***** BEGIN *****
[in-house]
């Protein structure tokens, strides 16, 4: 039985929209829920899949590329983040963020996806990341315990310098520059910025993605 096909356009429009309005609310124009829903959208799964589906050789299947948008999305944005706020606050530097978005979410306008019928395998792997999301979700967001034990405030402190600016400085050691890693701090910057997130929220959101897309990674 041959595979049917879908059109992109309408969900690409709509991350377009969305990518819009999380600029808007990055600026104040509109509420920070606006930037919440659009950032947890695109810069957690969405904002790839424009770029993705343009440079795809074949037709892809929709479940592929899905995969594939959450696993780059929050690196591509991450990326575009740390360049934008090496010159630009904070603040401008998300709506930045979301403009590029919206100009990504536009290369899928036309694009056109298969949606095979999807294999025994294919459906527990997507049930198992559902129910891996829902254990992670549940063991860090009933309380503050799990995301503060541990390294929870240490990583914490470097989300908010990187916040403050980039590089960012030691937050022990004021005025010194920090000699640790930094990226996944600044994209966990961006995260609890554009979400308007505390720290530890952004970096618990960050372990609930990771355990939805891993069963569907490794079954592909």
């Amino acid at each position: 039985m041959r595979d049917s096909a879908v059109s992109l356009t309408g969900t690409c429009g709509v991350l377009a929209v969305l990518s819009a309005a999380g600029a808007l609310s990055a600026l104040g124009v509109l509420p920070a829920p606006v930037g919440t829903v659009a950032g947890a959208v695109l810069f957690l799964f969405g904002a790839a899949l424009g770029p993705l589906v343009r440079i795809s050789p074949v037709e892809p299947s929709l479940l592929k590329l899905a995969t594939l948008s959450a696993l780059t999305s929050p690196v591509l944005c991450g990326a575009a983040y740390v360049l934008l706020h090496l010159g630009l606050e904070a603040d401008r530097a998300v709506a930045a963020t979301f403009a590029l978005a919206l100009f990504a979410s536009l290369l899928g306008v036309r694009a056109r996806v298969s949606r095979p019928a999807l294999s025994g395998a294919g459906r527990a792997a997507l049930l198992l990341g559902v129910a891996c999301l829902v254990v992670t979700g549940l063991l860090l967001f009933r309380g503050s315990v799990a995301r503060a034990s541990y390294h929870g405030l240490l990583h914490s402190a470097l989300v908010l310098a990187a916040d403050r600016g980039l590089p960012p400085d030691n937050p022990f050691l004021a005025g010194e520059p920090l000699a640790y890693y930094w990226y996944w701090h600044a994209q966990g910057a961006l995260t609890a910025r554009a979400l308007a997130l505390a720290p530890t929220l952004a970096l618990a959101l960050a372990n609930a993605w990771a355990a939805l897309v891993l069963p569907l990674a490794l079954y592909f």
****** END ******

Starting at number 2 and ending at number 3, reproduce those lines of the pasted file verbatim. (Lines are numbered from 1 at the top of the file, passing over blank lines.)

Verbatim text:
């Protein structure tokens, strides 16, 4: 039985929209829920899949590329983040963020996806990341315990310098520059910025993605 096909356009429009309005609310124009829903959208799964589906050789299947948008999305944005706020606050530097978005979410306008019928395998792997999301979700967001034990405030402190600016400085050691890693701090910057997130929220959101897309990674 041959595979049917879908059109992109309408969900690409709509991350377009969305990518819009999380600029808007990055600026104040509109509420920070606006930037919440659009950032947890695109810069957690969405904002790839424009770029993705343009440079795809074949037709892809929709479940592929899905995969594939959450696993780059929050690196591509991450990326575009740390360049934008090496010159630009904070603040401008998300709506930045979301403009590029919206100009990504536009290369899928036309694009056109298969949606095979999807294999025994294919459906527990997507049930198992559902129910891996829902254990992670549940063991860090009933309380503050799990995301503060541990390294929870240490990583914490470097989300908010990187916040403050980039590089960012030691937050022990004021005025010194920090000699640790930094990226996944600044994209966990961006995260609890554009979400308007505390720290530890952004970096618990960050372990609930990771355990939805891993069963569907490794079954592909």
């Amino acid at each position: 039985m041959r595979d049917s096909a879908v059109s992109l356009t309408g969900t690409c429009g709509v991350l377009a929209v969305l990518s819009a309005a999380g600029a808007l609310s990055a600026l104040g124009v509109l509420p920070a829920p606006v930037g919440t829903v659009a950032g947890a959208v695109l810069f957690l799964f969405g904002a790839a899949l424009g770029p993705l589906v343009r440079i795809s050789p074949v037709e892809p299947s929709l479940l592929k590329l899905a995969t594939l948008s959450a696993l780059t999305s929050p690196v591509l944005c991450g990326a575009a983040y740390v360049l934008l706020h090496l010159g630009l606050e904070a603040d401008r530097a998300v709506a930045a963020t979301f403009a590029l978005a919206l100009f990504a979410s536009l290369l899928g306008v036309r694009a056109r996806v298969s949606r095979p019928a999807l294999s025994g395998a294919g459906r527990a792997a997507l049930l198992l990341g559902v129910a891996c999301l829902v254990v992670t979700g549940l063991l860090l967001f009933r309380g503050s315990v799990a995301r503060a034990s541990y390294h929870g405030l240490l990583h914490s402190a470097l989300v908010l310098a990187a916040d403050r600016g980039l590089p960012p400085d030691n937050p022990f050691l004021a005025g010194e520059p920090l000699a640790y890693y930094w990226y996944w701090h600044a994209q966990g910057a961006l995260t609890a910025r554009a979400l308007a997130l505390a720290p530890t929220l952004a970096l618990a959101l960050a372990n609930a993605w990771a355990a939805l897309v891993l069963p569907l990674a490794l079954y592909f």